for a Better Structure
Anand Panyarachun: ‘Accidental Prime Minister’
committed to treating more than the symptoms of Thailand’s political malaise
we want to have democratic rule we have to earn it. It is something that is not
given to you by divine right…. It is something that we have to earn, and it is
something that we have to fight for: fight for with our ideas, fight for with
our own participation, fight for with our own responsibility to the public at
There are those who have never
forgiven Anand Panyarachun for agreeing to become Prime Minister in 1991. For
these activists and intellectuals. Mr. Anand legitimised the “coup d’etat” in
February of that year, by the military group that called itself the National Peace-keeping
Then there are those who have
never forgiven him for having stripped the coup leaders of their power, and at
the same time treated with disdain the elected politicians who were willing to
side with the coup leaders.
in Bangkok and the cities supported him in his efforts as “Prime Minister by accident”,
as he described himself. Toward the end of his second term - appointed almost
on the spur of the moment, to steer Thailand back to normality, after the bloody
anti-military protests of May 1992 - Mr. Anand was under such heavy criticism
that his supporters rallied around him. A special reception was organised for
him at a Bangkok hotel and “I love Anand” car stickers appeared everywhere.
critics accuse him of having been dictatorial and intellectually arrogant. Some
are bored with the media attention given to him. Some admire him for his principles
and independence. They accept his weaknesses - such as impatience with the more
simple-minded questions of reporters, and intolerance of the tedious “nit-picking”
of Thai political debate.
Among many Thais
who believe that only charismatic individuals can save the country, Mr. Anand
is the 1990s version of “the knight on a white-horse”. For them, he personally
saved the country twice; from dictatorship in his first term as Prime Minister
from March 1991 to April 1992, and then taking Thailand out of turmoil back to
electoral democracy from June to September 1992.
white-horse knight” is not an image he encourages. His speeches and interviews,
during those brief periods as Prime Minister, emphasised structure, rather than
personalities. He did not talk much about the need for “good people” to come to
power. He did talk about suitable laws to define the proper role of the military,
about freedom of information and the press, and about the participation of the
public in politics.
In April 1991, two
months after the coup that first brought him to office, Mr. Anand spoke to the
Foreign Correspondents Club of Thailand. He urged the Thai public to “wake up
to the fact that if we want to have democratic rule we have to earn it. It is
something that is not given to you by divine right…. It is something that we have
to earn, and it is something that we have to fight for: fight for with our ideas,
fight for with our own participation, fight for with our own responsibility to
the public at large.”
It was a stirring
and surprising performance, a passionate argument for participation and against
military dictatorship, by the man the military had put into office un-elected.
As if to sum up the contradictions that has characterised his life, it was in
English. Communication with the Thai masses, has never been his strong point,
even if large sections of the urban population love him.
of those who look back favourably on his two terms as Prime Minister, do so out
of admiration for his honesty, and for the way he resisted the military that put
him in power. Few realise that what he and his colleagues were trying to do was
more complex than that. They were trying to set up better structures, that would
make Thailand more democratic and open, reduce the power of the military, and
reduce opportunities for corruption among military and civilian officials and
It is surprising that Mr.
Anand ever became Prime Minister. His early years were promising enough. He was
born on August 9, 1932, the year of the revolution that turned Thailand into a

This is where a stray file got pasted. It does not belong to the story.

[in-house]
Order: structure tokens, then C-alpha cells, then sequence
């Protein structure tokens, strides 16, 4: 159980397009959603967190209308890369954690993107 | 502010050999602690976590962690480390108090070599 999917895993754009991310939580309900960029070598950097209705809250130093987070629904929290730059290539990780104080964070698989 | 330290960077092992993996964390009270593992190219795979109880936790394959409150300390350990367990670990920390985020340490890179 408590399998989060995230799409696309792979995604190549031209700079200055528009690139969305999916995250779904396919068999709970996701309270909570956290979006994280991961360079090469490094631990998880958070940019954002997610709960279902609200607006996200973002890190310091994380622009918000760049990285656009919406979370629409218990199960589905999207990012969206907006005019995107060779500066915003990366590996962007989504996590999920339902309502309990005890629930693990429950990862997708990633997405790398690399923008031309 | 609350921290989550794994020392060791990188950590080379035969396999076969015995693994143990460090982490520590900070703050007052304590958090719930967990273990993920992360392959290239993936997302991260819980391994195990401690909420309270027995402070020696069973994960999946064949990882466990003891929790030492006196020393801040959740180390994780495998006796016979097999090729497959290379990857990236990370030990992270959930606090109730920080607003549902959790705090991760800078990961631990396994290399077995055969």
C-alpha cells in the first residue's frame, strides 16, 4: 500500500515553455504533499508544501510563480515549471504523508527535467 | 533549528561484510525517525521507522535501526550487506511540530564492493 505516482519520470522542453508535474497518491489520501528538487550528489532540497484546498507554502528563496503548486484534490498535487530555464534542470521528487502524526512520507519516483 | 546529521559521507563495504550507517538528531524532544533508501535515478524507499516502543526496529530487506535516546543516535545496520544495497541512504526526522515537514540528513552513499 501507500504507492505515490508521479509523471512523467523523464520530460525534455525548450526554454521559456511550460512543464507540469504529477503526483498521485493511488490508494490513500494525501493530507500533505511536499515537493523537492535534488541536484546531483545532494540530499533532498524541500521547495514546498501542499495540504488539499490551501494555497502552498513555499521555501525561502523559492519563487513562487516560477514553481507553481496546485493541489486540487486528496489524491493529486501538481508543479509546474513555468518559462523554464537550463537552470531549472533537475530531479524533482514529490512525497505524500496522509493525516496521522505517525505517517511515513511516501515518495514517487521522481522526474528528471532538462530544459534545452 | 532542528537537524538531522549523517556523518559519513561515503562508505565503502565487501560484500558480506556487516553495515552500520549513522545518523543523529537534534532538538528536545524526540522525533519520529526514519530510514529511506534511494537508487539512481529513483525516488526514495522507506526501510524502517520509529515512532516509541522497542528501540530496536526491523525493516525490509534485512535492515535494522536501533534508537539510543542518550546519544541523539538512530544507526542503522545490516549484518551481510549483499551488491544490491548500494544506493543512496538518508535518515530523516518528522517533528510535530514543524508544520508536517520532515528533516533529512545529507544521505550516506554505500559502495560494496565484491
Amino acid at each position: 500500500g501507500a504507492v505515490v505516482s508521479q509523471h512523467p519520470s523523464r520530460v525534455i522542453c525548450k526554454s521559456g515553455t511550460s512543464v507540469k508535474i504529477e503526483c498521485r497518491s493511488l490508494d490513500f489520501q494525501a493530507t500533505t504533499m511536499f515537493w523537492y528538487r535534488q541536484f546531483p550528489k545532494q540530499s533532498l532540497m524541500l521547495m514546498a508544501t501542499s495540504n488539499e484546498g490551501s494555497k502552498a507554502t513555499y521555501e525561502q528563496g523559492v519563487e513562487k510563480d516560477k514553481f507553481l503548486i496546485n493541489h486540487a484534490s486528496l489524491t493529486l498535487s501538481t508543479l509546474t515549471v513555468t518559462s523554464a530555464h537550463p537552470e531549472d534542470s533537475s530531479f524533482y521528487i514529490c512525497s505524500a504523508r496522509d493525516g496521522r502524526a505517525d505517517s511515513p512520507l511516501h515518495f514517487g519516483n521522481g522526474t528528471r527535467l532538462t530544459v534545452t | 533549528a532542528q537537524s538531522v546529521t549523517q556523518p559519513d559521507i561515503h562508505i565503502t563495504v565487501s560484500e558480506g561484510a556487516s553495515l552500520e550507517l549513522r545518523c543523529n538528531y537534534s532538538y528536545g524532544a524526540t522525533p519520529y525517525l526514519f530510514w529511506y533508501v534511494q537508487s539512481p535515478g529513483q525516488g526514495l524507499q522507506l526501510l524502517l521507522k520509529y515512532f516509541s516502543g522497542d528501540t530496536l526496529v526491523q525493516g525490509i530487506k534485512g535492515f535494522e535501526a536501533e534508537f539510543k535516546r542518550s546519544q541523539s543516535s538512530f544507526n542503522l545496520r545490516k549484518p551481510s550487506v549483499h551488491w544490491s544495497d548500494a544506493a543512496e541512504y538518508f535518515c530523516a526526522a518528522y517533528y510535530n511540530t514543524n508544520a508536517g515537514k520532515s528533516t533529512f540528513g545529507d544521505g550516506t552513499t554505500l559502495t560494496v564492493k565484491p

constitutional monarchy. He went to three schools: Amnuay Silpa, Bangkok Christian
College, and Dulwich College in London. Then came Trinity College, Cambridge University,
an honours degree, and 23 years in the diplomatic service.
12 years, he was Ambassador to the UN in New York and to Canada. In 1972 he became
Ambassador to the United States in Washington as well as to the UN in New York.
The two postings gave him nine un-interrupted years at Ambassador level in the
United States. In 1976 he returned to Bangkok, to become permanent secretary at
the Foreign Ministry.
And then his high-flying
career stalled. Within months, he was removed from office, accused of communist
sympathies, and made Ambassador-at-large. He was grounded. In 1977, he became
Ambassador in Bonn, but by then the strain on his family had been immense, and
diplomacy was no longer attractive. A year later, Mr. Anand left the Foreign Ministry,
and joined Saha Union, at that time a business group mainly involved in textiles.
Anand was a victim of the extreme polarisation of the 1970s. In 1975, the year
the Vietnam War ended, and two years after the overthrow of the Sarit- Thanom
military dictatorship, the elected government of M.R. Kukrit Pramoj decided that
U.S. bases should leave Thailand. As Ambassador in Washington, Mr. Anand’s job
was to negotiate the withdrawal. The military and the ultra-conservative civilians
they installed after the bloody “coup d’etat” of October 6, 1976 did not forgive
His career since then shows
just how absurd the communism accusation was. For the past 18 years, except for
his two “accidents” in 1991 and 1992, he has been a businessman. His premiership
in 1991 and 1992 included an increased emphasis on privatisation and the outlawing
of state enterprise unions.
list of past and present positions includes numerous directorships and Chairmanships
of Saha Union companies (including Chairman of Saha-Union Public Co. Ltd. Itself
since 1991), President of the Federation of Thai Industries, director of many
Thai and international companies, including IBM (Thailand) and Sime Darby Berhad
of Malaysia, President of the Association of Southeast Asian Nations Chambers
of Commerce and Industry, and member of the Board of Governors of the American
Chamber of Commerce in Thailand. Since April 1994 he has been Chairman of Post
Publishing Public co. Ltd., publisher of the Bangkok Post.
is also Chairman of the Thailand Development Research Institute, Thailand Environment
Institute, and Thailand Business Council for Sustainable Development, as well
as Ambassador for Thailand for UNICEF (the UN children’s fund). Among the public
figures he admires are former British Prime Minister, Margaret Thatcher, and international
media tycoon, Rupert Murdoch.
up his ideological position, in an interview during his second term in 1992, beginning
with a joke.
“Who was it who said: “Who